Lori M. Hunter
University of Colorado, Boulder
April 14, 2014
University of Colorado, Boulder
Poor sleep is often considered an individual problem, but it’s also a public health issue. People who have restless nights can cause motor vehicle crashes and workplace mistakes. In addition to these social consequences, poor sleep has social causes such as family and workplace stresses.
The Centers for Disease Control and Prevention estimates that anywhere from 50 million to 70 million U.S. adults have sleep disorders or wakefulness disorders (excessive sleepiness during the day). In fact, over a third of adult respondents to a 2009 nationwide study reported less than seven hours of sleep during a typical 24-hour period (seven to nine hours per night are recommended). Young and middle-age adults report less sleep. Among racial and ethnic groups, Black Americans report sleeping few hours.
Sleep deprivation makes even routine daily tasks more difficult. Especially severe, 1,550 deaths and over 40,000 injuries in the United States annually are due to sleepy drivers, according to the National Department of Transportation.
In addition to the public health costs of traffic accidents, poor sleep reduces labor productivity and can increase costly mistakes at work. Sleep loss and night shift accidents have been partially to blame for dramatic environmental health disasters such as the grounding of the Exxon Valdez oil tanker in Alaska and the chemical plant disaster in Bhopal, India.1 A strong relationship also exists between medical errors, sleep loss, and shift duration among medical residents, who may be required to work up to 96 hours in a week.
The full economic impact of poor sleep is not known. But even when focusing only on medical care costs, it’s estimated that tens of billions of dollars are spent annually on medications and doctor and hospital visits due to sleep problems.2
While sleep quality can affect work, the reverse is also true: Workplace stress can “follow workers home” and cause restlessness.3 To shed light on the effect on sleep of workplace stresses, researchers from the University of Michigan’s Population Research Center analyzed data from the nationwide Americans’ Changing Lives study. Results suggest that feeling bothered or frequently upset at work has the strongest effect on sleep, even more so than low job security.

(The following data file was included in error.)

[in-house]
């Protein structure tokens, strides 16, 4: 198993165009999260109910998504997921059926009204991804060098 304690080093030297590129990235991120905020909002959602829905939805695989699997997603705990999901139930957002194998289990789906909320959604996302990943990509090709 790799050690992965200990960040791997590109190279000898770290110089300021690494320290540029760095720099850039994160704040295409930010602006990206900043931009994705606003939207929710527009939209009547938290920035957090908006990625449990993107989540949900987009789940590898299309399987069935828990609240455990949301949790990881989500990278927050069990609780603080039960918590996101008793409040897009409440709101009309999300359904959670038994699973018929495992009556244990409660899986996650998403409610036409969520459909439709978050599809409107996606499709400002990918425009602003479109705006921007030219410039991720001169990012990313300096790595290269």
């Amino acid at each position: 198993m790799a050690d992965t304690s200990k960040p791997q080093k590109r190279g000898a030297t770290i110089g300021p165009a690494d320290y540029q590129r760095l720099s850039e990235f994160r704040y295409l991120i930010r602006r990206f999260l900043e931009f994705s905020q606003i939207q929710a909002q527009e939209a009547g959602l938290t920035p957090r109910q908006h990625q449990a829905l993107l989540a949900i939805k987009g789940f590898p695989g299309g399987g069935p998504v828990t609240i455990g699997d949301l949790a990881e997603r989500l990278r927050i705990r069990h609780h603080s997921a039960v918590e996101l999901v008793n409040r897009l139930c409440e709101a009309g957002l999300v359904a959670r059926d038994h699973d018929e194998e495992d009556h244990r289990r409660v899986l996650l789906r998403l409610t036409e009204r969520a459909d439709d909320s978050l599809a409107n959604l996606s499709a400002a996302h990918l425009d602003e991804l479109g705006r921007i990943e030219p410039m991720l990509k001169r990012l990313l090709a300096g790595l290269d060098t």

Family relationships also matter for sleep—both immediate family such as spouse and children, and also more distant associations with parents and siblings. Results from the National Survey of Midlife Development in the United States suggest that frequent family tension and inadequate emotional support are strongly associated with troubled sleep. And while social relationships generally promote good health, this is not the case with troubled family relationships. More frequent contact within strained families has negative effects on sleep.4
Good sleep is required for good health. Public health programs targeted at both workplace and family stressors may reduce troubled sleep. Such efforts could increase labor productivity and reduce workplace accidents and medical care costs.
This article is part of PRB’s CPIPR project, funded by a grant from the Eunice Kennedy Shriver National Institute of Child Health and Human Development. Hunter is liaison from the University of Colorado’s Population Center to CPIPR. NICHD-funded researchers highlighted in this article are Sarah Burgard of the University of Michigan Population Research Center and Jennifer Ailshire, formerly with the University of Michigan’s Population Research Center and currently a post-doctoral researcher at the University of Southern California.